- Processing-Time: Using the system-time when an event is processed
- Event-Time: Using a timestamp from the event record itself
- Ingestion-Time: The time at which an event entered the processing pipeline, conceptually a mixture of Event-Time & Processing-Time (infrequently used)
Processing-Time is the easiest to implement, but has several drawbacks:
- Requires strict ordering of data
- Results are affected by the speed of processing
Event-Time processing is significantly more difficult to implement but is immune to the problems associated with Processing-Time. Fortunately Flink makes it trivial to process streaming data using Event-Time; upon reading an event record from a stream-source (e.g. Apache Kafka, AWS Kinesis), Flink invokes a user-defined method to extract Event-Time from the event record. The Event-Time will then be used with that record as it advances through the pipeline.
Data can also be received out-of-order and processed deterministically through the use of Event-Time watermarks. For example, a watermark of 2 minutes would permit up to 2 minutes of event-time for all events older than a given time to arrive. Once the watermark is finalized, all pending events are ordered according to their Event-Time timestamps and processed. This makes it possible to read & join multiple independent sources (i.e. Kafka or AWS Kinesis shards) without any loss of accuracy.
Lastly, Event-Time processing permits faster-than-real-time processing with no loss in accuracy. Suppose there’s a network outage that disrupts processing for several minutes. A system that relies on Event-Time will eventually resume and process events exactly as it would had there not been a disruption in service. The same applies to scheduled downtime, application upgrades, etc.
How Mux is Using Flink
Now that you're convinced of Flink's awesomeness, I’ll share how it is being used at Mux to drive real-time alerts.
Mux receives a constant stream of video-views events, some of which indicate errors during playback. Events associated with a video-view are sent to the Mux Event Ingestion service. Events for a given view are accumulated until the view finishes successfully or an error occurs. At this point the view details are sent to an AWS Kinesis stream. The Mux alerting application runs in an Apache Flink cluster and reads from the Kinesis stream. The Flink application performs a real-time MapReduce operation to calculate the playback error-rate across each video title within a customer property and across an entire property.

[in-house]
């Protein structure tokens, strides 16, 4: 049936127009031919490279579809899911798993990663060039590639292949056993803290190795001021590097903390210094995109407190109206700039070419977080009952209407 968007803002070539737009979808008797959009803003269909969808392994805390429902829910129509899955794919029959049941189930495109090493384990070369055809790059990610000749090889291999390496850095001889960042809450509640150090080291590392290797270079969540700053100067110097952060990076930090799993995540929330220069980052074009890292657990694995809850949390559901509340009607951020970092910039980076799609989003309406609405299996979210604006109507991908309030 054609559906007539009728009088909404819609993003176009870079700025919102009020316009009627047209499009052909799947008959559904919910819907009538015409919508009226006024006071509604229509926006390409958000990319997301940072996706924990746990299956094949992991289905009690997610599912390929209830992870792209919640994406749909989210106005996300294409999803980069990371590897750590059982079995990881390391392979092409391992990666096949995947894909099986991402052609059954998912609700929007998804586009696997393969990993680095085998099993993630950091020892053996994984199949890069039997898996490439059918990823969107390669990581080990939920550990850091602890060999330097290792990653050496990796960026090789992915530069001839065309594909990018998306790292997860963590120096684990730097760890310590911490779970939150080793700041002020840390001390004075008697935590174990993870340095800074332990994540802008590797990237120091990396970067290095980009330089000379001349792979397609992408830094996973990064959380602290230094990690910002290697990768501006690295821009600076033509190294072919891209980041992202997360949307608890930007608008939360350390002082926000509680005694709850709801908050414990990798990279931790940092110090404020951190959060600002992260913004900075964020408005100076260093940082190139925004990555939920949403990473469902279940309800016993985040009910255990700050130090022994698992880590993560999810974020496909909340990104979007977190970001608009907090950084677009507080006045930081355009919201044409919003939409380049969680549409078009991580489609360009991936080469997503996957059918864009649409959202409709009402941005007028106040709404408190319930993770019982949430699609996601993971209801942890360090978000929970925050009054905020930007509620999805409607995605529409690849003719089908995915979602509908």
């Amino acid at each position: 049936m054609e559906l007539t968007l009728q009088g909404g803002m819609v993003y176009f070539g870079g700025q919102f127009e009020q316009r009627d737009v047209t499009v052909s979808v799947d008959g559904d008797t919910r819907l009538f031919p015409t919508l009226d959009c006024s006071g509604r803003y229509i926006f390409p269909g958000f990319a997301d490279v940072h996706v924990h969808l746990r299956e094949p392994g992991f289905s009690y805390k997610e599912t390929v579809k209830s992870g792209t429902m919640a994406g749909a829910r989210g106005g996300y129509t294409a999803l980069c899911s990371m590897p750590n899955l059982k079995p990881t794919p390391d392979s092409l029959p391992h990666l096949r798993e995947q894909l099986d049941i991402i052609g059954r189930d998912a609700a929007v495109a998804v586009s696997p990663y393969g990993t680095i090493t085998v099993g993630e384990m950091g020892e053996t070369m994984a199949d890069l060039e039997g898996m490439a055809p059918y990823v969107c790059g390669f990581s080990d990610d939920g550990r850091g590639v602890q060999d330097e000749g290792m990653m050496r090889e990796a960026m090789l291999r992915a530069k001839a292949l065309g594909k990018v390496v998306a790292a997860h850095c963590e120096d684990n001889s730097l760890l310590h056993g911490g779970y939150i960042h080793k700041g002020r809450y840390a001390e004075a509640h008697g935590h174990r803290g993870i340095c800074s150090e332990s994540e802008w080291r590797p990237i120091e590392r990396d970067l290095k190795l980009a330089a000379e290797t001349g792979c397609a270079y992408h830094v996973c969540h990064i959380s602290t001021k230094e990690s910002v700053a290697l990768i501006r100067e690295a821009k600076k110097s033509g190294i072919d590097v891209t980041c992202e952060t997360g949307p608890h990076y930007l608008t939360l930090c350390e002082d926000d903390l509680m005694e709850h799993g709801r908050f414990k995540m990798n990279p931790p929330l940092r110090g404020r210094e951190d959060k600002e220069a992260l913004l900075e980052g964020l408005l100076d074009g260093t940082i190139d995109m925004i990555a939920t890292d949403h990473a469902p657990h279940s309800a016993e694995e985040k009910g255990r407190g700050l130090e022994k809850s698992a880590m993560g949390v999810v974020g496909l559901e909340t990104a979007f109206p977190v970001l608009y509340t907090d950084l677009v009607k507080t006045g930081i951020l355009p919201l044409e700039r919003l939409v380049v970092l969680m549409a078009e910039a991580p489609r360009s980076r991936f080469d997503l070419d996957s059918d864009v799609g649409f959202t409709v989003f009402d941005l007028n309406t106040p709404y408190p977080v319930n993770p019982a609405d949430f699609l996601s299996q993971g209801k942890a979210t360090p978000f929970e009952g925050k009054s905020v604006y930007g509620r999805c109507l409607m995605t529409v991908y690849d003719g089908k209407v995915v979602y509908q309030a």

We’ve also used the Flink rolling-fold operator to accumulate error-rate observations over an extended period for a given customer property and error-type. This makes it possible to apply novel anomaly-detection algorithms that place current observations in the context of past observations. For instance, an error-rate of 5% might be wildly unusual for one customer, but totally normal for another. We can use this accumulated state to define “normal” in a variety of settings without relying on static thresholds.
Flink has been instrumental in building Mux's alerting capabilities and will continue to play a big role as the Mux product offering expands. We hope that you’ll consider Apache Flink for your own analytics needs and join the growing community of Flink users & developers. Keep following the Mux Blog for more posts related to Apache Flink and real-time analytics!